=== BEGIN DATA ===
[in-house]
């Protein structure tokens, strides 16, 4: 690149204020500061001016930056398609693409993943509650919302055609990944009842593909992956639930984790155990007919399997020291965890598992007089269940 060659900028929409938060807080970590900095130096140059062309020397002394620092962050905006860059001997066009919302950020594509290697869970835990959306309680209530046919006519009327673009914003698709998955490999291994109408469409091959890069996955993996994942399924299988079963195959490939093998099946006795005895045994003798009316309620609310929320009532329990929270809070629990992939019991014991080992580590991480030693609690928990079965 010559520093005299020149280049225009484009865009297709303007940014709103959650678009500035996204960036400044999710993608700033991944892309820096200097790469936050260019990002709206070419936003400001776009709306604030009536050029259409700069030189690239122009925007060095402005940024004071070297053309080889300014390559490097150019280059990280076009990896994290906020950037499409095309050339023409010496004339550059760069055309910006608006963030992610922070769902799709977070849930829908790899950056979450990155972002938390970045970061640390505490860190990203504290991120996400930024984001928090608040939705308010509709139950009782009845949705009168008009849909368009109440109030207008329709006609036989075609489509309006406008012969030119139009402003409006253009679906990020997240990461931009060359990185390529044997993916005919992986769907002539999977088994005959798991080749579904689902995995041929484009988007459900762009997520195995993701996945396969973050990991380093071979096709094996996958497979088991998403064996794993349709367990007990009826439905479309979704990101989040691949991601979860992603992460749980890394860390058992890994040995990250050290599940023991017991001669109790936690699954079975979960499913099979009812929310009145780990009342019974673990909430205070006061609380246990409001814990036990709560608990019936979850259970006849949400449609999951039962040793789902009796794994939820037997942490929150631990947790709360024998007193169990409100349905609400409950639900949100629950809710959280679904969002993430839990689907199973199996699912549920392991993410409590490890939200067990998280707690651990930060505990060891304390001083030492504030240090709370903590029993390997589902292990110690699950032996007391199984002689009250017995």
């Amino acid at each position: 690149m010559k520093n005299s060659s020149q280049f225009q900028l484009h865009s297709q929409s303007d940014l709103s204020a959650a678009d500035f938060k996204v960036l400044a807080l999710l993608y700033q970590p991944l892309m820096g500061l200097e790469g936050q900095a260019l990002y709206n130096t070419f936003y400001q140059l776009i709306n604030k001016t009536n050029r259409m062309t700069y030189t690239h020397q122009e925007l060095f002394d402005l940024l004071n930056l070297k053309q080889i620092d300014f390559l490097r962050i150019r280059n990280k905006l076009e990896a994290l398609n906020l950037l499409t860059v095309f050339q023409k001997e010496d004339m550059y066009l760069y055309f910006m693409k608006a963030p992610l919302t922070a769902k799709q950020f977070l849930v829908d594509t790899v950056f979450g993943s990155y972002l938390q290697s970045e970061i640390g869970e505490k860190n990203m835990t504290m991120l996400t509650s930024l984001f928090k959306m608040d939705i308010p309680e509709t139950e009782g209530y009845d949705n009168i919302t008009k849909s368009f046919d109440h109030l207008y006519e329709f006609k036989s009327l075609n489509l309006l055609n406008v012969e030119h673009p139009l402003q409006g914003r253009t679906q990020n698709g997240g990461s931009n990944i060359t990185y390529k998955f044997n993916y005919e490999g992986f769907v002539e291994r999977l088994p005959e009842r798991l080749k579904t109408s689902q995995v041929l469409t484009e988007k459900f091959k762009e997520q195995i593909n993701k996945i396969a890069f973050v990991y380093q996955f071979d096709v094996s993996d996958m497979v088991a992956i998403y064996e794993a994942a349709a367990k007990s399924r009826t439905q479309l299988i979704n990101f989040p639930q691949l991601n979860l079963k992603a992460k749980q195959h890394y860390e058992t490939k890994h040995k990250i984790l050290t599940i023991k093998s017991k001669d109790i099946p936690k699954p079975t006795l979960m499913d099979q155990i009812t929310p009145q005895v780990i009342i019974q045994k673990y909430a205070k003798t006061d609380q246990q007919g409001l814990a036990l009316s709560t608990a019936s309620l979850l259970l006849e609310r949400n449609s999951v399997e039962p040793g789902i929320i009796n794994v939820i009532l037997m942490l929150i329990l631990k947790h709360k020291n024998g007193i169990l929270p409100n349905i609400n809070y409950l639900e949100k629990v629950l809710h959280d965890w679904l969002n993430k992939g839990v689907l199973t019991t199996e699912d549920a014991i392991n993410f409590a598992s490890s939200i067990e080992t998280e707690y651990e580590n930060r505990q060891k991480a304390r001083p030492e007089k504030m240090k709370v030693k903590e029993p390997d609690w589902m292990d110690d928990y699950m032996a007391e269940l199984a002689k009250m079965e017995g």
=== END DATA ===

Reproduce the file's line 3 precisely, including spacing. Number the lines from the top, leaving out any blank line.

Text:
């Amino acid at each position: 690149m010559k520093n005299s060659s020149q280049f225009q900028l484009h865009s297709q929409s303007d940014l709103s204020a959650a678009d500035f938060k996204v960036l400044a807080l999710l993608y700033q970590p991944l892309m820096g500061l200097e790469g936050q900095a260019l990002y709206n130096t070419f936003y400001q140059l776009i709306n604030k001016t009536n050029r259409m062309t700069y030189t690239h020397q122009e925007l060095f002394d402005l940024l004071n930056l070297k053309q080889i620092d300014f390559l490097r962050i150019r280059n990280k905006l076009e990896a994290l398609n906020l950037l499409t860059v095309f050339q023409k001997e010496d004339m550059y066009l760069y055309f910006m693409k608006a963030p992610l919302t922070a769902k799709q950020f977070l849930v829908d594509t790899v950056f979450g993943s990155y972002l938390q290697s970045e970061i640390g869970e505490k860190n990203m835990t504290m991120l996400t509650s930024l984001f928090k959306m608040d939705i308010p309680e509709t139950e009782g209530y009845d949705n009168i919302t008009k849909s368009f046919d109440h109030l207008y006519e329709f006609k036989s009327l075609n489509l309006l055609n406008v012969e030119h673009p139009l402003q409006g914003r253009t679906q990020n698709g997240g990461s931009n990944i060359t990185y390529k998955f044997n993916y005919e490999g992986f769907v002539e291994r999977l088994p005959e009842r798991l080749k579904t109408s689902q995995v041929l469409t484009e988007k459900f091959k762009e997520q195995i593909n993701k996945i396969a890069f973050v990991y380093q996955f071979d096709v094996s993996d996958m497979v088991a992956i998403y064996e794993a994942a349709a367990k007990s399924r009826t439905q479309l299988i979704n990101f989040p639930q691949l991601n979860l079963k992603a992460k749980q195959h890394y860390e058992t490939k890994h040995k990250i984790l050290t599940i023991k093998s017991k001669d109790i099946p936690k699954p079975t006795l979960m499913d099979q155990i009812t929310p009145q005895v780990i009342i019974q045994k673990y909430a205070k003798t006061d609380q246990q007919g409001l814990a036990l009316s709560t608990a019936s309620l979850l259970l006849e609310r949400n449609s999951v399997e039962p040793g789902i929320i009796n794994v939820i009532l037997m942490l929150i329990l631990k947790h709360k020291n024998g007193i169990l929270p409100n349905i609400n809070y409950l639900e949100k629990v629950l809710h959280d965890w679904l969002n993430k992939g839990v689907l199973t019991t199996e699912d549920a014991i392991n993410f409590a598992s490890s939200i067990e080992t998280e707690y651990e580590n930060r505990q060891k991480a304390r001083p030492e007089k504030m240090k709370v030693k903590e029993p390997d609690w589902m292990d110690d928990y699950m032996a007391e269940l199984a002689k009250m079965e017995g």